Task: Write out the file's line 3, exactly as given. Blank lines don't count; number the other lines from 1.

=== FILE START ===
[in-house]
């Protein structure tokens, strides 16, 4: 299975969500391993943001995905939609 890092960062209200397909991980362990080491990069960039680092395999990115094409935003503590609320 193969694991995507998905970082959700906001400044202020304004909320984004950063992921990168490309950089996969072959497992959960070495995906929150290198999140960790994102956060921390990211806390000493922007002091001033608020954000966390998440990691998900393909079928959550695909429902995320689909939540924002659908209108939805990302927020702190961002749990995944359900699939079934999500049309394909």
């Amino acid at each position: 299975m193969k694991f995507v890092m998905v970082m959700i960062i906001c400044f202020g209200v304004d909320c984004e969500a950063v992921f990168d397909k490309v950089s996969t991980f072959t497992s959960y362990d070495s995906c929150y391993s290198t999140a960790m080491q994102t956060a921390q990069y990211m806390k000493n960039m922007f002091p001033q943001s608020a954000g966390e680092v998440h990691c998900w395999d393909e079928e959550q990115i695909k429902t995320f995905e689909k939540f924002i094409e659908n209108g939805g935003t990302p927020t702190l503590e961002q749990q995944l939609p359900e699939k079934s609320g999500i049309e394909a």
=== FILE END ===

């Amino acid at each position: 299975m193969k694991f995507v890092m998905v970082m959700i960062i906001c400044f202020g209200v304004d909320c984004e969500a950063v992921f990168d397909k490309v950089s996969t991980f072959t497992s959960y362990d070495s995906c929150y391993s290198t999140a960790m080491q994102t956060a921390q990069y990211m806390k000493n960039m922007f002091p001033q943001s608020a954000g966390e680092v998440h990691c998900w395999d393909e079928e959550q990115i695909k429902t995320f995905e689909k939540f924002i094409e659908n209108g939805g935003t990302p927020t702190l503590e961002q749990q995944l939609p359900e699939k079934s609320g999500i049309e394909a």